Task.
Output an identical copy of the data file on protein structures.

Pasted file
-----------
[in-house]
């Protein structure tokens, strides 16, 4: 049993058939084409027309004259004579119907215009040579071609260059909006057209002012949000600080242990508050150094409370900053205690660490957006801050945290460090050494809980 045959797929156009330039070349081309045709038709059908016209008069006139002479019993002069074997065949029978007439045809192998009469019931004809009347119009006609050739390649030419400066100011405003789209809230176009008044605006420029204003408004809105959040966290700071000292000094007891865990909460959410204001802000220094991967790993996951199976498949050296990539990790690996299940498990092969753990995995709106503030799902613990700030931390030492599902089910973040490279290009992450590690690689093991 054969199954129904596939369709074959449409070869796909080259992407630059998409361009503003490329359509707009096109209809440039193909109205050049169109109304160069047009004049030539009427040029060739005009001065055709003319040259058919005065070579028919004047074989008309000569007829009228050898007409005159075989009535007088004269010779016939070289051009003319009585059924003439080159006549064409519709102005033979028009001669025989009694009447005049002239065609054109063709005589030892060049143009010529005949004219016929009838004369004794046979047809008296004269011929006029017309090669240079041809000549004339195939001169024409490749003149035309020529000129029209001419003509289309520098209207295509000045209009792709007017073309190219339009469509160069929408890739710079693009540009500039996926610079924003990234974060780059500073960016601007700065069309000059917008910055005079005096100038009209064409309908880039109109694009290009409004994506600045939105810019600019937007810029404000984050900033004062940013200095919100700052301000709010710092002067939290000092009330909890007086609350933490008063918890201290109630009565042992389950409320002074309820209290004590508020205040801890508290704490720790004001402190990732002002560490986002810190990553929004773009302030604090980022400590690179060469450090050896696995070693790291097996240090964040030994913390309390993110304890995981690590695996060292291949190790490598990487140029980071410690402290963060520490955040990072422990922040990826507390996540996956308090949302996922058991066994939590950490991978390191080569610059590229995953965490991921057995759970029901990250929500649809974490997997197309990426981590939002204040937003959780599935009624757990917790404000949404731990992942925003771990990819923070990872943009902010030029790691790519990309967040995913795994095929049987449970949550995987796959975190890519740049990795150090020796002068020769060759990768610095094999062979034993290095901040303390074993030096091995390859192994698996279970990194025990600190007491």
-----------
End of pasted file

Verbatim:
[in-house]
């Protein structure tokens, strides 16, 4: 049993058939084409027309004259004579119907215009040579071609260059909006057209002012949000600080242990508050150094409370900053205690660490957006801050945290460090050494809980 045959797929156009330039070349081309045709038709059908016209008069006139002479019993002069074997065949029978007439045809192998009469019931004809009347119009006609050739390649030419400066100011405003789209809230176009008044605006420029204003408004809105959040966290700071000292000094007891865990909460959410204001802000220094991967790993996951199976498949050296990539990790690996299940498990092969753990995995709106503030799902613990700030931390030492599902089910973040490279290009992450590690690689093991 054969199954129904596939369709074959449409070869796909080259992407630059998409361009503003490329359509707009096109209809440039193909109205050049169109109304160069047009004049030539009427040029060739005009001065055709003319040259058919005065070579028919004047074989008309000569007829009228050898007409005159075989009535007088004269010779016939070289051009003319009585059924003439080159006549064409519709102005033979028009001669025989009694009447005049002239065609054109063709005589030892060049143009010529005949004219016929009838004369004794046979047809008296004269011929006029017309090669240079041809000549004339195939001169024409490749003149035309020529000129029209001419003509289309520098209207295509000045209009792709007017073309190219339009469509160069929408890739710079693009540009500039996926610079924003990234974060780059500073960016601007700065069309000059917008910055005079005096100038009209064409309908880039109109694009290009409004994506600045939105810019600019937007810029404000984050900033004062940013200095919100700052301000709010710092002067939290000092009330909890007086609350933490008063918890201290109630009565042992389950409320002074309820209290004590508020205040801890508290704490720790004001402190990732002002560490986002810190990553929004773009302030604090980022400590690179060469450090050896696995070693790291097996240090964040030994913390309390993110304890995981690590695996060292291949190790490598990487140029980071410690402290963060520490955040990072422990922040990826507390996540996956308090949302996922058991066994939590950490991978390191080569610059590229995953965490991921057995759970029901990250929500649809974490997997197309990426981590939002204040937003959780599935009624757990917790404000949404731990992942925003771990990819923070990872943009902010030029790691790519990309967040995913795994095929049987449970949550995987796959975190890519740049990795150090020796002068020769060759990768610095094999062979034993290095901040303390074993030096091995390859192994698996279970990194025990600190007491």